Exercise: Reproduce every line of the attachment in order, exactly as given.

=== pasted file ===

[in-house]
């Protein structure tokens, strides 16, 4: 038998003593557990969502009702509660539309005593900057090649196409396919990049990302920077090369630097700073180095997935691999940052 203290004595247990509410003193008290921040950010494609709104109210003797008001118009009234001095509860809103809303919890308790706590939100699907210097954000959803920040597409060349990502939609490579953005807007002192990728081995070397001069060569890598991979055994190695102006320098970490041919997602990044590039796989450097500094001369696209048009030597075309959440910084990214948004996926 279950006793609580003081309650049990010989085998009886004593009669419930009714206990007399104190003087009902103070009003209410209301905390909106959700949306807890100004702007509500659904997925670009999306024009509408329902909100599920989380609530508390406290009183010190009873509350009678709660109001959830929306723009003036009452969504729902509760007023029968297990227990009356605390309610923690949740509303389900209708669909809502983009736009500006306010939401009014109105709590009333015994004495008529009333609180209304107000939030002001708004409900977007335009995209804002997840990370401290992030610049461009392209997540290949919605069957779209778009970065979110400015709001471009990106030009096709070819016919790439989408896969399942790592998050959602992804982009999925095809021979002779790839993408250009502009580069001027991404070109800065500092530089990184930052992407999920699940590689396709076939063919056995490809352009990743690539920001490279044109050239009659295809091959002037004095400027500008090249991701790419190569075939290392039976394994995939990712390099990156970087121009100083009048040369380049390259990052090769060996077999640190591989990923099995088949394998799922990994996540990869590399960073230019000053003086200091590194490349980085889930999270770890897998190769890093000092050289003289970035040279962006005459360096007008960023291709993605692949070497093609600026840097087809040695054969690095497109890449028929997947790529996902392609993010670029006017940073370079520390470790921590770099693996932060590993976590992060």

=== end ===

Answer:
[in-house]
């Protein structure tokens, strides 16, 4: 038998003593557990969502009702509660539309005593900057090649196409396919990049990302920077090369630097700073180095997935691999940052 203290004595247990509410003193008290921040950010494609709104109210003797008001118009009234001095509860809103809303919890308790706590939100699907210097954000959803920040597409060349990502939609490579953005807007002192990728081995070397001069060569890598991979055994190695102006320098970490041919997602990044590039796989450097500094001369696209048009030597075309959440910084990214948004996926 279950006793609580003081309650049990010989085998009886004593009669419930009714206990007399104190003087009902103070009003209410209301905390909106959700949306807890100004702007509500659904997925670009999306024009509408329902909100599920989380609530508390406290009183010190009873509350009678709660109001959830929306723009003036009452969504729902509760007023029968297990227990009356605390309610923690949740509303389900209708669909809502983009736009500006306010939401009014109105709590009333015994004495008529009333609180209304107000939030002001708004409900977007335009995209804002997840990370401290992030610049461009392209997540290949919605069957779209778009970065979110400015709001471009990106030009096709070819016919790439989408896969399942790592998050959602992804982009999925095809021979002779790839993408250009502009580069001027991404070109800065500092530089990184930052992407999920699940590689396709076939063919056995490809352009990743690539920001490279044109050239009659295809091959002037004095400027500008090249991701790419190569075939290392039976394994995939990712390099990156970087121009100083009048040369380049390259990052090769060996077999640190591989990923099995088949394998799922990994996540990869590399960073230019000053003086200091590194490349980085889930999270770890897998190769890093000092050289003289970035040279962006005459360096007008960023291709993605692949070497093609600026840097087809040695054969690095497109890449028929997947790529996902392609993010670029006017940073370079520390470790921590770099693996932060590993976590992060």